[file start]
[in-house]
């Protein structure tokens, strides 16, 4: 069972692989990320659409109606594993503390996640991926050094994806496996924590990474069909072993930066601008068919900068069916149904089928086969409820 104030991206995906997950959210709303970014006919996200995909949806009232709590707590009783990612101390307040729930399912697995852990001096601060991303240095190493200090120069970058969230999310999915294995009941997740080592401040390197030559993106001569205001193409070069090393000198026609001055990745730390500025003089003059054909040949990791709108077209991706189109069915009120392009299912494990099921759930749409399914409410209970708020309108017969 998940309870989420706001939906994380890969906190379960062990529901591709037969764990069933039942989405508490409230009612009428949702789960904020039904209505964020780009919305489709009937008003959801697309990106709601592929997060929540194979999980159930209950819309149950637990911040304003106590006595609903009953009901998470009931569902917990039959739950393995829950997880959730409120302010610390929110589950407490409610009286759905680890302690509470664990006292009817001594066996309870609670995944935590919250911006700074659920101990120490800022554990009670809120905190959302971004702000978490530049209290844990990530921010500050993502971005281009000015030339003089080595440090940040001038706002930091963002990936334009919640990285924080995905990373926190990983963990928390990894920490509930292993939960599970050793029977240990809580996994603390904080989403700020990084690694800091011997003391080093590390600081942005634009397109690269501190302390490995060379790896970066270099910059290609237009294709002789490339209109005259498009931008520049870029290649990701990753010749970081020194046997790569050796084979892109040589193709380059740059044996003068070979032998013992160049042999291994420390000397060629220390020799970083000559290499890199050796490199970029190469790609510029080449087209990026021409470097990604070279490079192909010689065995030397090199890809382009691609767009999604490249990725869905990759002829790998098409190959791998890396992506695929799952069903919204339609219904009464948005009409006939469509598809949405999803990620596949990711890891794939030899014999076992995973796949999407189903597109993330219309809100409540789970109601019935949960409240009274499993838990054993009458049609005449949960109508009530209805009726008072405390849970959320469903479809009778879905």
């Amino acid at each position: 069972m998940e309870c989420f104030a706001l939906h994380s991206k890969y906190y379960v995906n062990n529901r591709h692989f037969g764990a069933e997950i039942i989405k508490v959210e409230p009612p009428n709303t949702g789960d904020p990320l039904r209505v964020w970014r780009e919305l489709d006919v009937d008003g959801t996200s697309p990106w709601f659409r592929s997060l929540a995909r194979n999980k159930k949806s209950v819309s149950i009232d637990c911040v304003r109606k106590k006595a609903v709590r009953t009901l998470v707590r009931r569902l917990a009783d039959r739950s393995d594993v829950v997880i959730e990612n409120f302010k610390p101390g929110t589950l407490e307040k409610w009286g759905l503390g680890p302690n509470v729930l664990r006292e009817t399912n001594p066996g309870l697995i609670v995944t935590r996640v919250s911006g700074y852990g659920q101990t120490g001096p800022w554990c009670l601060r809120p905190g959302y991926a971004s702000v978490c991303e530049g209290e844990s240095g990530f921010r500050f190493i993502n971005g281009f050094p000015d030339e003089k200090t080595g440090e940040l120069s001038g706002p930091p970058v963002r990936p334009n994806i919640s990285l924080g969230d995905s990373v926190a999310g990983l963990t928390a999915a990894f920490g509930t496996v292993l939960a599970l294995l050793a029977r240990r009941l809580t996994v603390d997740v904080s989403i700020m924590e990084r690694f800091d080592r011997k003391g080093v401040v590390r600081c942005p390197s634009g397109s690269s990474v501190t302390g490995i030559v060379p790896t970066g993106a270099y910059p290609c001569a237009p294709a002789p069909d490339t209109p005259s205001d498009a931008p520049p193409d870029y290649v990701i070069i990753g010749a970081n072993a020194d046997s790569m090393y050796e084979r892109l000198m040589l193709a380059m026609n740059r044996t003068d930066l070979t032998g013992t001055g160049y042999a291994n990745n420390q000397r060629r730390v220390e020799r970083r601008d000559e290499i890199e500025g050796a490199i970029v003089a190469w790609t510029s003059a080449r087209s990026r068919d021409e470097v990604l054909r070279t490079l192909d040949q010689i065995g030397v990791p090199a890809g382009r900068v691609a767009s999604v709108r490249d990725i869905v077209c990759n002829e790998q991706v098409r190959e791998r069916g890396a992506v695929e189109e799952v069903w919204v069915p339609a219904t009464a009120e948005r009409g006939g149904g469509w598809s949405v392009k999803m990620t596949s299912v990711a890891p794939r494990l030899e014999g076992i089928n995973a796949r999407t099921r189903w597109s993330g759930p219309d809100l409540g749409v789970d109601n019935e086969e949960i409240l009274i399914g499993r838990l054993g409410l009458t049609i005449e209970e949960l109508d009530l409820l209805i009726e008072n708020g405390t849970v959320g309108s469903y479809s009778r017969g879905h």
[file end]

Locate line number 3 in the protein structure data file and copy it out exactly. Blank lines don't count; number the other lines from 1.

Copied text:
């Amino acid at each position: 069972m998940e309870c989420f104030a706001l939906h994380s991206k890969y906190y379960v995906n062990n529901r591709h692989f037969g764990a069933e997950i039942i989405k508490v959210e409230p009612p009428n709303t949702g789960d904020p990320l039904r209505v964020w970014r780009e919305l489709d006919v009937d008003g959801t996200s697309p990106w709601f659409r592929s997060l929540a995909r194979n999980k159930k949806s209950v819309s149950i009232d637990c911040v304003r109606k106590k006595a609903v709590r009953t009901l998470v707590r009931r569902l917990a009783d039959r739950s393995d594993v829950v997880i959730e990612n409120f302010k610390p101390g929110t589950l407490e307040k409610w009286g759905l503390g680890p302690n509470v729930l664990r006292e009817t399912n001594p066996g309870l697995i609670v995944t935590r996640v919250s911006g700074y852990g659920q101990t120490g001096p800022w554990c009670l601060r809120p905190g959302y991926a971004s702000v978490c991303e530049g209290e844990s240095g990530f921010r500050f190493i993502n971005g281009f050094p000015d030339e003089k200090t080595g440090e940040l120069s001038g706002p930091p970058v963002r990936p334009n994806i919640s990285l924080g969230d995905s990373v926190a999310g990983l963990t928390a999915a990894f920490g509930t496996v292993l939960a599970l294995l050793a029977r240990r009941l809580t996994v603390d997740v904080s989403i700020m924590e990084r690694f800091d080592r011997k003391g080093v401040v590390r600081c942005p390197s634009g397109s690269s990474v501190t302390g490995i030559v060379p790896t970066g993106a270099y910059p290609c001569a237009p294709a002789p069909d490339t209109p005259s205001d498009a931008p520049p193409d870029y290649v990701i070069i990753g010749a970081n072993a020194d046997s790569m090393y050796e084979r892109l000198m040589l193709a380059m026609n740059r044996t003068d930066l070979t032998g013992t001055g160049y042999a291994n990745n420390q000397r060629r730390v220390e020799r970083r601008d000559e290499i890199e500025g050796a490199i970029v003089a190469w790609t510029s003059a080449r087209s990026r068919d021409e470097v990604l054909r070279t490079l192909d040949q010689i065995g030397v990791p090199a890809g382009r900068v691609a767009s999604v709108r490249d990725i869905v077209c990759n002829e790998q991706v098409r190959e791998r069916g890396a992506v695929e189109e799952v069903w919204v069915p339609a219904t009464a009120e948005r009409g006939g149904g469509w598809s949405v392009k999803m990620t596949s299912v990711a890891p794939r494990l030899e014999g076992i089928n995973a796949r999407t099921r189903w597109s993330g759930p219309d809100l409540g749409v789970d109601n019935e086969e949960i409240l009274i399914g499993r838990l054993g409410l009458t049609i005449e209970e949960l109508d009530l409820l209805i009726e008072n708020g405390t849970v959320g309108s469903y479809s009778r017969g879905h």